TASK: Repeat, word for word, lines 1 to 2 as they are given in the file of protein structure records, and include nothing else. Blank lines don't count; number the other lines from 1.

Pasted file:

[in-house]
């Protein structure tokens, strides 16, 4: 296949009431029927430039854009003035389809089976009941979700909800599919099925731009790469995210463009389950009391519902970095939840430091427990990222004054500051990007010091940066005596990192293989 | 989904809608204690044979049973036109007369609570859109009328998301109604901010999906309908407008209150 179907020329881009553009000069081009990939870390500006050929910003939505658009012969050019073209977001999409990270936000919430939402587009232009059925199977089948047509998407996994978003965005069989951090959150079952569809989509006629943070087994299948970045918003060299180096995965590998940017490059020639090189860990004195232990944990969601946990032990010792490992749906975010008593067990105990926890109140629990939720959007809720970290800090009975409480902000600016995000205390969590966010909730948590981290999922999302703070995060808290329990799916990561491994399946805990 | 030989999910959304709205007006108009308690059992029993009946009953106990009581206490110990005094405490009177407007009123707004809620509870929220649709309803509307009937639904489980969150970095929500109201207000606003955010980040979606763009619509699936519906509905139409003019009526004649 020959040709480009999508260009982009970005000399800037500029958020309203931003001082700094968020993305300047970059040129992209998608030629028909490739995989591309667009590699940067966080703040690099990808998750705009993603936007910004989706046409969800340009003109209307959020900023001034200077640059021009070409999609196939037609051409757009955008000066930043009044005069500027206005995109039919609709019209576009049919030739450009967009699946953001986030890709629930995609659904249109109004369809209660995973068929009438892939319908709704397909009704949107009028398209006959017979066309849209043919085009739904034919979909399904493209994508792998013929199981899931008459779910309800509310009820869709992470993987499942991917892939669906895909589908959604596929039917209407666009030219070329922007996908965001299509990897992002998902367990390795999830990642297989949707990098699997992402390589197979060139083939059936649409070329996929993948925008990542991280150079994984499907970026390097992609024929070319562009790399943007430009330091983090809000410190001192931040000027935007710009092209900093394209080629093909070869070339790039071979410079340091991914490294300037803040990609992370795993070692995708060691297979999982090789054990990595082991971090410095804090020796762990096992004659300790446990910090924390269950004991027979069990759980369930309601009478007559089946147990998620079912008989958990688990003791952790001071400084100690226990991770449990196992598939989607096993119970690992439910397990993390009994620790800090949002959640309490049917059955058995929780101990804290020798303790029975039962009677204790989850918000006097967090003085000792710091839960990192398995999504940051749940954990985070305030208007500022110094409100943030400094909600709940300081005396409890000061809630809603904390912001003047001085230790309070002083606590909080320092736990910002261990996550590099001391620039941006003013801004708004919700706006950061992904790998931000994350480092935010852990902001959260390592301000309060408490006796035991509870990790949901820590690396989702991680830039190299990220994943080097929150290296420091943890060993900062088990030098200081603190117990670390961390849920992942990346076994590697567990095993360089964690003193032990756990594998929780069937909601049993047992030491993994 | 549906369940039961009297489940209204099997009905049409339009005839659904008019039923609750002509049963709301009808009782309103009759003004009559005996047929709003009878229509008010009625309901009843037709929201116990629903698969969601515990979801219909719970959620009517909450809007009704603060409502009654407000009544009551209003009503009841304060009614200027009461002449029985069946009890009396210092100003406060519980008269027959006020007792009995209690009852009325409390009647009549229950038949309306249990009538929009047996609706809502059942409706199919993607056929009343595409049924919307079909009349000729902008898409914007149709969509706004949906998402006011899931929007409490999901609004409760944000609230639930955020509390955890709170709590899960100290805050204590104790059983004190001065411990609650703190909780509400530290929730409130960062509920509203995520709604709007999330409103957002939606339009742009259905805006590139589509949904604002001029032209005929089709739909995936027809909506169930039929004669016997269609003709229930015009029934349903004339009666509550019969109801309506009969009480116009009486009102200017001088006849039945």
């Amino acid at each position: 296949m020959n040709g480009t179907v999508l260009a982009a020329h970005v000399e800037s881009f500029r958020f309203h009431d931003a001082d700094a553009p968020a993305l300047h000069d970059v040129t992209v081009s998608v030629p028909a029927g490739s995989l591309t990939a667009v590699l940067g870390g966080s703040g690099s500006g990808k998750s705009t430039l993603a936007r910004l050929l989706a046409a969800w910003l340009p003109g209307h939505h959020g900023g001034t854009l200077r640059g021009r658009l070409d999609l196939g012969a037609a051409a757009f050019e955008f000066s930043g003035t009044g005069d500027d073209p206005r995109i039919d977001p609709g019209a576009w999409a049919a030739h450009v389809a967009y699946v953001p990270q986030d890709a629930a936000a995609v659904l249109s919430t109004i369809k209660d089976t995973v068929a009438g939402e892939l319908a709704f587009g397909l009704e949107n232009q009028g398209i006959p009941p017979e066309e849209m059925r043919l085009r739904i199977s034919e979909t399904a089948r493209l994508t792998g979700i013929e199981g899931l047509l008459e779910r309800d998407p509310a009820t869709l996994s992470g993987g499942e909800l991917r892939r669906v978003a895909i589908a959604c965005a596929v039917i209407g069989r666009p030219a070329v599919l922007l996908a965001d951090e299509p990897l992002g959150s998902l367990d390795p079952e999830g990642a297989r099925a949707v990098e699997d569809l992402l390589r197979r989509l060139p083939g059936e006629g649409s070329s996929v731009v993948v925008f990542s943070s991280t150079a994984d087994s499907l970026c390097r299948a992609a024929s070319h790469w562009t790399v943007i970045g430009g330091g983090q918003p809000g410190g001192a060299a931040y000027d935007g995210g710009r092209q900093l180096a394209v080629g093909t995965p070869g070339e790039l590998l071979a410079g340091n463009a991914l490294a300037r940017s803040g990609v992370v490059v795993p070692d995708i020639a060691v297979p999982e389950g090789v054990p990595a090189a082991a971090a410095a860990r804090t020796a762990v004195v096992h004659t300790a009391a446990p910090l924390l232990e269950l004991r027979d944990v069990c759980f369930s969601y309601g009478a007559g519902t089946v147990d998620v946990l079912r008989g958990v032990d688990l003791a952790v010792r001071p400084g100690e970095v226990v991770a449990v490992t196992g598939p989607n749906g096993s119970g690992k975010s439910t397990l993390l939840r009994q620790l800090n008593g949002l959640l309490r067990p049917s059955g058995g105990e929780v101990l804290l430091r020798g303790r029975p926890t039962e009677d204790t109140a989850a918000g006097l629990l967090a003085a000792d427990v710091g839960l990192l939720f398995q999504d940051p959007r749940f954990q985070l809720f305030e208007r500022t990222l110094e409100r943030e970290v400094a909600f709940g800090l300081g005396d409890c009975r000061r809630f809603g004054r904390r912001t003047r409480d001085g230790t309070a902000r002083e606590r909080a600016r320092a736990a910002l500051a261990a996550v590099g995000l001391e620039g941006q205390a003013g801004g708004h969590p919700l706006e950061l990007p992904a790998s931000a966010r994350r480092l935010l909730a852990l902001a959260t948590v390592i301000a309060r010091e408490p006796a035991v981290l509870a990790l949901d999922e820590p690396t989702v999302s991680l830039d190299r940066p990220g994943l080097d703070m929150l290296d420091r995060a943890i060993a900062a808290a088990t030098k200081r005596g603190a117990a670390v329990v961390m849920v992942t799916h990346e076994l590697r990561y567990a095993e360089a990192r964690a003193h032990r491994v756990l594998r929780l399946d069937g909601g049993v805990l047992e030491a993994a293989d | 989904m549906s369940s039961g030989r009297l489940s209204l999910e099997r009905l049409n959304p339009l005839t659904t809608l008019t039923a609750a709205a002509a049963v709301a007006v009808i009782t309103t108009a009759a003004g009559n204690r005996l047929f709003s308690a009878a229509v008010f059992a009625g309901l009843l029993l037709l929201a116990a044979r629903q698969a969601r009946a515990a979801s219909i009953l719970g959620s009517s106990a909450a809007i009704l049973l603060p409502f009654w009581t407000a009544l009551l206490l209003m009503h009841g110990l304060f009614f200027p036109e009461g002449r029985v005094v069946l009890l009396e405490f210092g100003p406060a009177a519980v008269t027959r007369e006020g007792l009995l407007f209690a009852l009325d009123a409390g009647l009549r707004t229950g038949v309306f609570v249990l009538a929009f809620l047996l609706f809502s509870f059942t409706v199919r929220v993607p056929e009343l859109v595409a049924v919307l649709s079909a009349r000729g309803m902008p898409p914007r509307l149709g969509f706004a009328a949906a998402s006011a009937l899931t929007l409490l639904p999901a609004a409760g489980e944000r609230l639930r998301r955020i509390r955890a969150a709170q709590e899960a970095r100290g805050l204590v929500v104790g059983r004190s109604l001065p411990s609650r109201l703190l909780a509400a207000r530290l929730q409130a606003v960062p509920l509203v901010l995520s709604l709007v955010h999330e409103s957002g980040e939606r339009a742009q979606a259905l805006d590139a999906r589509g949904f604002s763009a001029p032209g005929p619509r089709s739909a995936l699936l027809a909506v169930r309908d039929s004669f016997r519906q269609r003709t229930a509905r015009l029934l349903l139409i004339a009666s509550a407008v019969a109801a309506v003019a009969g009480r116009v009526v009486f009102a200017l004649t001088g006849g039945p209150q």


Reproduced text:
[in-house]
């Protein structure tokens, strides 16, 4: 296949009431029927430039854009003035389809089976009941979700909800599919099925731009790469995210463009389950009391519902970095939840430091427990990222004054500051990007010091940066005596990192293989 | 989904809608204690044979049973036109007369609570859109009328998301109604901010999906309908407008209150 179907020329881009553009000069081009990939870390500006050929910003939505658009012969050019073209977001999409990270936000919430939402587009232009059925199977089948047509998407996994978003965005069989951090959150079952569809989509006629943070087994299948970045918003060299180096995965590998940017490059020639090189860990004195232990944990969601946990032990010792490992749906975010008593067990105990926890109140629990939720959007809720970290800090009975409480902000600016995000205390969590966010909730948590981290999922999302703070995060808290329990799916990561491994399946805990 | 030989999910959304709205007006108009308690059992029993009946009953106990009581206490110990005094405490009177407007009123707004809620509870929220649709309803509307009937639904489980969150970095929500109201207000606003955010980040979606763009619509699936519906509905139409003019009526004649 020959040709480009999508260009982009970005000399800037500029958020309203931003001082700094968020993305300047970059040129992209998608030629028909490739995989591309667009590699940067966080703040690099990808998750705009993603936007910004989706046409969800340009003109209307959020900023001034200077640059021009070409999609196939037609051409757009955008000066930043009044005069500027206005995109039919609709019209576009049919030739450009967009699946953001986030890709629930995609659904249109109004369809209660995973068929009438892939319908709704397909009704949107009028398209006959017979066309849209043919085009739904034919979909399904493209994508792998013929199981899931008459779910309800509310009820869709992470993987499942991917892939669906895909589908959604596929039917209407666009030219070329922007996908965001299509990897992002998902367990390795999830990642297989949707990098699997992402390589197979060139083939059936649409070329996929993948925008990542991280150079994984499907970026390097992609024929070319562009790399943007430009330091983090809000410190001192931040000027935007710009092209900093394209080629093909070869070339790039071979410079340091991914490294300037803040990609992370795993070692995708060691297979999982090789054990990595082991971090410095804090020796762990096992004659300790446990910090924390269950004991027979069990759980369930309601009478007559089946147990998620079912008989958990688990003791952790001071400084100690226990991770449990196992598939989607096993119970690992439910397990993390009994620790800090949002959640309490049917059955058995929780101990804290020798303790029975039962009677204790989850918000006097967090003085000792710091839960990192398995999504940051749940954990985070305030208007500022110094409100943030400094909600709940300081005396409890000061809630809603904390912001003047001085230790309070002083606590909080320092736990910002261990996550590099001391620039941006003013801004708004919700706006950061992904790998931000994350480092935010852990902001959260390592301000309060408490006796035991509870990790949901820590690396989702991680830039190299990220994943080097929150290296420091943890060993900062088990030098200081603190117990670390961390849920992942990346076994590697567990095993360089964690003193032990756990594998929780069937909601049993047992030491993994 | 549906369940039961009297489940209204099997009905049409339009005839659904008019039923609750002509049963709301009808009782309103009759003004009559005996047929709003009878229509008010009625309901009843037709929201116990629903698969969601515990979801219909719970959620009517909450809007009704603060409502009654407000009544009551209003009503009841304060009614200027009461002449029985069946009890009396210092100003406060519980008269027959006020007792009995209690009852009325409390009647009549229950038949309306249990009538929009047996609706809502059942409706199919993607056929009343595409049924919307079909009349000729902008898409914007149709969509706004949906998402006011899931929007409490999901609004409760944000609230639930955020509390955890709170709590899960100290805050204590104790059983004190001065411990609650703190909780509400530290929730409130960062509920509203995520709604709007999330409103957002939606339009742009259905805006590139589509949904604002001029032209005929089709739909995936027809909506169930039929004669016997269609003709229930015009029934349903004339009666509550019969109801309506009969009480116009009486009102200017001088006849039945």